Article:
Contemplation (Burghardt)

In “Contemplation”, Burghardt suggests several ways one might realize a profound capacity for contemplation:

  1. Have experience in the desert, in the face of solitude, vastness, and powers of life and death beyond your control.
  2. Develop a feeling of festivity, a withdrawal from utility to be in something meaningful in itself.
  3. Play as in wonder, let loose the imagination.
  4. Let go, don’t try to “possess” the object of your delight; and don’t expect to “profit” from contemplation, from pleasure.
    “Birds are only birds when they are in the bush or on the wing.”
  5. Read contemplatives, making friends with non-solitary/non-escapist contemplatives, like Martin Luther King, Lao-Tzu, and Mr. Blue (see original publication for full list).

“Unless you can look upon things and persons and God with a long loving look, your activity is likely to end in frustration and failure  — and you a castaway.”

“Contemplation, my friends, is not a luxury; it is the mark of a lover…”


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Thank you for participating in this part of our personal transformation workshop here at  Coming soon! … 


Don’t Waste Your Attention

John Wheeler’s Advice for Aspiring Hackers:

Attention is the greatest currency we have in life, so don’t waste yours being idle or doing things that don’t matter. Follow a schedule like Benjamin Franklin’s, work hard, and get plenty of sleep.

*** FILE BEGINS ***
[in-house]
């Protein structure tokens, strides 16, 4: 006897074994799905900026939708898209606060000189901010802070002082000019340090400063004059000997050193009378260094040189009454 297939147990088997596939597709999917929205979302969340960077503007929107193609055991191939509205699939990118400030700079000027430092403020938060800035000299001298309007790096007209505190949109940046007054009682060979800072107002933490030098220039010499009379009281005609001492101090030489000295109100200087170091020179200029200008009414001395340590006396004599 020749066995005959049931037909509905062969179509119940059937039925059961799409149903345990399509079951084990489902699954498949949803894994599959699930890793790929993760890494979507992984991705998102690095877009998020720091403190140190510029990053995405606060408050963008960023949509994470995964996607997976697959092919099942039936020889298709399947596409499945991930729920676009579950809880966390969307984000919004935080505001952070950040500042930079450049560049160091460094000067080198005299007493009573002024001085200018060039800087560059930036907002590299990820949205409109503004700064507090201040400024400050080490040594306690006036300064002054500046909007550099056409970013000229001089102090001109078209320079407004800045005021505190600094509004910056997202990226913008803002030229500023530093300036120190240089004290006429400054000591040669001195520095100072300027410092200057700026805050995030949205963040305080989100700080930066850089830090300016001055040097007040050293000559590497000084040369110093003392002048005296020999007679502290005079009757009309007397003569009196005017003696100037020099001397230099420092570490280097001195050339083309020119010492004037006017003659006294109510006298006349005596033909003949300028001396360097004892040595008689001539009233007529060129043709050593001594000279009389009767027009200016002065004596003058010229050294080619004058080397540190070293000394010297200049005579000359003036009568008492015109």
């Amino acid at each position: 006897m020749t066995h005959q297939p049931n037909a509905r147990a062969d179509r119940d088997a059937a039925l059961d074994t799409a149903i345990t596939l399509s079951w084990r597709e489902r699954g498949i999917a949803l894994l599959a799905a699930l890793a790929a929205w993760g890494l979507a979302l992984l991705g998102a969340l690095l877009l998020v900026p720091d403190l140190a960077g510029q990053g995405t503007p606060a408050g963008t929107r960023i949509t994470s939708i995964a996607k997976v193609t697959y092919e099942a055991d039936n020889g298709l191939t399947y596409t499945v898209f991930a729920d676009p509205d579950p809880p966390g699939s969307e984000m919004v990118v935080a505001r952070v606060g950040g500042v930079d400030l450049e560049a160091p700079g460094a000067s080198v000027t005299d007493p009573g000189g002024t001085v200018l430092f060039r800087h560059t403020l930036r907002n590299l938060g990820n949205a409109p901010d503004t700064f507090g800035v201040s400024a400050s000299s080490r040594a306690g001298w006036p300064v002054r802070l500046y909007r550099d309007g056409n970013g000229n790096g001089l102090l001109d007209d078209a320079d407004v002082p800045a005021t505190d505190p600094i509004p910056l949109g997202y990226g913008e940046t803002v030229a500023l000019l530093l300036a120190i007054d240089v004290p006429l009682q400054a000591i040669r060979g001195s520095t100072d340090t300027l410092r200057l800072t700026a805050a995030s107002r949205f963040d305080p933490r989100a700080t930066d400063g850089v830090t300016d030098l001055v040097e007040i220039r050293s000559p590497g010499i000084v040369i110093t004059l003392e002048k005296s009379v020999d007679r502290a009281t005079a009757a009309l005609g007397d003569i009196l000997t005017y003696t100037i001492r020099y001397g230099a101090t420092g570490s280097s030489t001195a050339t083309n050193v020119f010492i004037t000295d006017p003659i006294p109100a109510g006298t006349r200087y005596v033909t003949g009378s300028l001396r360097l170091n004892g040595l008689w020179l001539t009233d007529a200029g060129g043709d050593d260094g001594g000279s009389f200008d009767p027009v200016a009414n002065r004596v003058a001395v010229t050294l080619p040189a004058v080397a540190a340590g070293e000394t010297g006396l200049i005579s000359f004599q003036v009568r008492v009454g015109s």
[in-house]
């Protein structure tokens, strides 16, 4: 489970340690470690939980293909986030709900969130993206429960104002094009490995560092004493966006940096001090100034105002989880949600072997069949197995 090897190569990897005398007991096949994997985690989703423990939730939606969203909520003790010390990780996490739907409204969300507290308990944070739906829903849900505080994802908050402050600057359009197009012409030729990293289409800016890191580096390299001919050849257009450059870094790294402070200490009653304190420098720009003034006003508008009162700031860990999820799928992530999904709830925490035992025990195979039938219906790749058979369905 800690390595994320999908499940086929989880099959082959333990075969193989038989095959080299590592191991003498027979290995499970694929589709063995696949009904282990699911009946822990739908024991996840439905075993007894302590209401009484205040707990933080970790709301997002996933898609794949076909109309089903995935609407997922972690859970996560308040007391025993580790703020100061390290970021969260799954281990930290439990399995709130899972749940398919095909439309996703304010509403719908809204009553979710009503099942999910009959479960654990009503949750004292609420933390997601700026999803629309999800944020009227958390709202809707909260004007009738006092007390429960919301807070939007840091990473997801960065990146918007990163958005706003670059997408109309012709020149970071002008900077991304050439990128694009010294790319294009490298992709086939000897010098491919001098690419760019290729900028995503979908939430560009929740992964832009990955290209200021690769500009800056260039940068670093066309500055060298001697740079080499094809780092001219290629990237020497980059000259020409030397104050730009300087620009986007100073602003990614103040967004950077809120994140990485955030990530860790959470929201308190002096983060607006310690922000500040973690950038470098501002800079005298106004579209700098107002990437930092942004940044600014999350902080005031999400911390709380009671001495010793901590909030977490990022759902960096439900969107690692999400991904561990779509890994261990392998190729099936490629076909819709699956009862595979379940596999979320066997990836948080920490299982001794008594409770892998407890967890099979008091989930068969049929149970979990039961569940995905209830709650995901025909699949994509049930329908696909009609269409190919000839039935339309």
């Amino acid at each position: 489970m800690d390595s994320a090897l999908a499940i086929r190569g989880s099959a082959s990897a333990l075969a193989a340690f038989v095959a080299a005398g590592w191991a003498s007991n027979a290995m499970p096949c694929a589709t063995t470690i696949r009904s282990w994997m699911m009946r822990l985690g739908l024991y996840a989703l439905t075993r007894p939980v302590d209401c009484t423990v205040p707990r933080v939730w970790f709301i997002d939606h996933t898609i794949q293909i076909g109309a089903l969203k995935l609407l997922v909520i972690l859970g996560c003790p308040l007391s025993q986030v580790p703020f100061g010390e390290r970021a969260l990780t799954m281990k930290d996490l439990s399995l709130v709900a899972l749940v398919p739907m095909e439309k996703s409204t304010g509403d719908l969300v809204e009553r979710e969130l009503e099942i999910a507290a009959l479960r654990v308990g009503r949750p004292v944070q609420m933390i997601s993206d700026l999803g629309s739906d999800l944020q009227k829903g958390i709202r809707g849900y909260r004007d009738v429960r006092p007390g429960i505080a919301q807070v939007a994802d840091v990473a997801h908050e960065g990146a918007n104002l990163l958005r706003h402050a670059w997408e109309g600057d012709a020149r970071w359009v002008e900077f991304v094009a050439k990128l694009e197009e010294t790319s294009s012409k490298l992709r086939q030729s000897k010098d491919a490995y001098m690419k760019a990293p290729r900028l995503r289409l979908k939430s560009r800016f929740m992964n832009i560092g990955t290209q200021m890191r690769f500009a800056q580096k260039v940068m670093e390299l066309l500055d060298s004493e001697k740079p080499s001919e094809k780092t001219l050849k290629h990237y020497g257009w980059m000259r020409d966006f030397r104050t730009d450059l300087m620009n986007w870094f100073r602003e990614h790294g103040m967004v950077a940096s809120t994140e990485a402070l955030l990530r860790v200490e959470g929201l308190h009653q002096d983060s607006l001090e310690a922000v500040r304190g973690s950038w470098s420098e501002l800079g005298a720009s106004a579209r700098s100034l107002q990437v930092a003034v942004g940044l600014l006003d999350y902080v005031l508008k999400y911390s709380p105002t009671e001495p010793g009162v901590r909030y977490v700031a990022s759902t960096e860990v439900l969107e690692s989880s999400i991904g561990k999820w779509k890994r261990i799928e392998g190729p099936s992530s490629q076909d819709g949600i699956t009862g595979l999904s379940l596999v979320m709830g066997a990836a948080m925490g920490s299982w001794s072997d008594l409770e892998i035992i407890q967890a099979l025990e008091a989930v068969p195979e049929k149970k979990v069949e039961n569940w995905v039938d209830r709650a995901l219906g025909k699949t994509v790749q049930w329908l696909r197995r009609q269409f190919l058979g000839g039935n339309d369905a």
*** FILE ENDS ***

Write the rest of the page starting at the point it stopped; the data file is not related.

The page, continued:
Don’t kid yourself saying you’ll be able to do tomorrow what you can do today. Learn to be frugal and save your money. Develop the habits of reading and writing. Work on what interests you. Don’t let employment stop you from fulfilling your own dreams: slot out an hour or two a day you can work on your own thing. Preferably the best hours.

John Wheeler,


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Who am I/me, you and we/us (in the context of this blog)?

It is clear that I need to clarify and be consistent with my use of our 3 primary pronouns: I/me, you, and we/us.

I/me will refer to me, the author, in the way of gonzo journalism.

You will refer to you, the reader.

We/us will refer to the collection of I/me and you.


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Lean Tuesday

Happy Lean Tuesday!

What is Lean Tuesday?

Besides a play on “Fat Tuesday”, it’s a silly phrase I use for a routine Tuesday “cleaning house” during which I choose something, anything – junk in my room, my email backlog – and I get rid of as much of it as possible.  I must warn you: I tried this a couple times a few years ago and regret deleting 700 Facebook friends, but it was my own fault for not knowing at the time that I could just unfollow them instead – lesson learned.  Deleting things from your life can result in irrecoverable loss.  Choose wisely, but don’t wait.  Go now.  Delete things.  Throw things away.  And have yourself a very merry Lean Tuesday!


Hunter S. Thompson on Purpose

Before he was famous, Hunter S. Thompson wrote about Purpose and the Meaning of Life in a letter to Hume.


  • One must find their own purpose.
  • Do not chase the goal.  The goal is secondary.
  • Understand yourself.  Adjust the goal to fit you.
  • You must choose a path that is truly meaningful to you.
  • You are not stuck.  Look.  Choose.



The Ultimate Success Formula

In The Ultimate Success Formula on the Tony Robbins Podcast, Joseph McClendon III describes the Four Steps to Getting What You Want.

This formula is simple, not easy.

Four Steps to Getting What You Want

  1. Goal
  2. Why
  3. Action
  4. Response